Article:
Artist Tristan Lowe created this 52 foot long sculpture of a sperm whale, cheekily named Mocha Dick, from sewn industrial felt over an inflatable form. According to the artist, the piece was intended as an environmental statement, to give the viewer the experience of "the Other." It was created for Philadelphia's Fabric Workshop and Museum.
I love the artist's choice to leave the sculpture white, as it lends an ethereal or magical flavor to what might otherwise be visually read as a hulking form of heavyweight ungainly felt. The white whale is, of course, a reference to Melville's famous Moby Dick, but also seems to be a savvy aesthetic choice. Despite its humble and earthy materiality, the sculpture truly transcends its components, and ends up looking as delicate as a 52 foot long whale sculpture can --- encrusted with lovingly-sewn barnacles and seamed with the scars of the whale's long co-existence with human-kind.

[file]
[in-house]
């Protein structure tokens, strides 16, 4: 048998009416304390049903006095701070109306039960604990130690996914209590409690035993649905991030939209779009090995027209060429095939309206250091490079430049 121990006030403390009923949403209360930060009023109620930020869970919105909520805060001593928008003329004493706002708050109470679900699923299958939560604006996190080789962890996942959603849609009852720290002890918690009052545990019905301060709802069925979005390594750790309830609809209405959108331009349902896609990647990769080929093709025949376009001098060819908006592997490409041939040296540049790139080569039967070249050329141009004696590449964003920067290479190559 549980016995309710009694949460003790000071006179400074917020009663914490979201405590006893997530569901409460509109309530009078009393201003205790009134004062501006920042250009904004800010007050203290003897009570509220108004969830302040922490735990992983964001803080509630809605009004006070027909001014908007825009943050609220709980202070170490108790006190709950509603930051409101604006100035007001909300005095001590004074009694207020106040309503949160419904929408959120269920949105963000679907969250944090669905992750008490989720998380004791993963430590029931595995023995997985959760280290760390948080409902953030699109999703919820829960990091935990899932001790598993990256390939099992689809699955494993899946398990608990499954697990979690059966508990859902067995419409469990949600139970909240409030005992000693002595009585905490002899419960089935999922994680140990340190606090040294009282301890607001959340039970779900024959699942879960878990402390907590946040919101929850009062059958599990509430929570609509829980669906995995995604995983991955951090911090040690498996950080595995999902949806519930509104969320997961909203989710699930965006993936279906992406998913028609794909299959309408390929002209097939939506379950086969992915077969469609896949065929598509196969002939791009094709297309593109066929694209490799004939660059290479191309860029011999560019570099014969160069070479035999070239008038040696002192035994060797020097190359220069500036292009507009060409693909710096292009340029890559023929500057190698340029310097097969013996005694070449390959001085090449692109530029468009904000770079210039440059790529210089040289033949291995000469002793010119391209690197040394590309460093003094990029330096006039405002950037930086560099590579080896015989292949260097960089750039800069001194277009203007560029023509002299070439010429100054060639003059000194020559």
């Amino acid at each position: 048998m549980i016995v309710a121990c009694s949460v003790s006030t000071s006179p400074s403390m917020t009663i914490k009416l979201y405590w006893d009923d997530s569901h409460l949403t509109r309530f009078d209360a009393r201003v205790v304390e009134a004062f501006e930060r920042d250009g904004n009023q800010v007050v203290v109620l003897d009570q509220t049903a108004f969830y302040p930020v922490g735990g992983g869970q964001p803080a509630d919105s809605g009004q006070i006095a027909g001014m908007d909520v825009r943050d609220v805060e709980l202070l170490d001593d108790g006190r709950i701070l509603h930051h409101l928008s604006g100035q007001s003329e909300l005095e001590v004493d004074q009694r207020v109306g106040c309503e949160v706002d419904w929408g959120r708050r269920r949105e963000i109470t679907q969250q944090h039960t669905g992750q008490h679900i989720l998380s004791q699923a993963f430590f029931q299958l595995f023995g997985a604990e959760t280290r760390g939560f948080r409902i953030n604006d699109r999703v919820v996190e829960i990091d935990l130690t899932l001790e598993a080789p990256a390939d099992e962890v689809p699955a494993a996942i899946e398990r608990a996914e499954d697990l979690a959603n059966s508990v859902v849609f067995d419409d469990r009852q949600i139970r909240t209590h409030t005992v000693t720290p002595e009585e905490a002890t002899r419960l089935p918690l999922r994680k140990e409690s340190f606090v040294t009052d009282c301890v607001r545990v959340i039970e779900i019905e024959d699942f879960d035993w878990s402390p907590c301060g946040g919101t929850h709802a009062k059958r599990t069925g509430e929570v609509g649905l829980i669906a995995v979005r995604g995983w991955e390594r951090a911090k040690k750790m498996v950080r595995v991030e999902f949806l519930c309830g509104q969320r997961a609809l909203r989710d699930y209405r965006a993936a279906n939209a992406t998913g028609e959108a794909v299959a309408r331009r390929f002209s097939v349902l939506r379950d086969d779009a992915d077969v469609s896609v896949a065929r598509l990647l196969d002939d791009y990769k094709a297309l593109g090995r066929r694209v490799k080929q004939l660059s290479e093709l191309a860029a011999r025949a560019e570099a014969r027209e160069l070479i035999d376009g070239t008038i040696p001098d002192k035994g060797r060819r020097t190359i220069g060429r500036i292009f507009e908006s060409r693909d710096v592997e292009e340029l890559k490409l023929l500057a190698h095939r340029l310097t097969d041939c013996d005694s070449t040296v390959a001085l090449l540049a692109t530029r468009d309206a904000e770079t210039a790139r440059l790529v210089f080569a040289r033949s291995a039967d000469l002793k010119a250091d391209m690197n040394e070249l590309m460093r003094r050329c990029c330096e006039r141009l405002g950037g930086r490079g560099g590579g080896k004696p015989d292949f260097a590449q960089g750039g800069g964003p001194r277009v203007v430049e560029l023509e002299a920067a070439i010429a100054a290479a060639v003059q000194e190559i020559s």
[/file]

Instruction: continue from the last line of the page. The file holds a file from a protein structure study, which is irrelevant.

Many scientists consider the Sperm Whale to have the brightest conservation outlook of any whale species, so perhaps this piece is also an emblem of hope. However, many other species of whales, notably the North Atlantic Right Whale and the Western Pacific Gray Whale, are still in desperate straits. 'Save the Whales' may have been one of the original and most recognizable calls to action of the burgeoning environmental movement in the 70's --- but Lowe's beautiful sculpture surely reminds us why this is still one bumper sticker slogan that retains it's power and relevance today.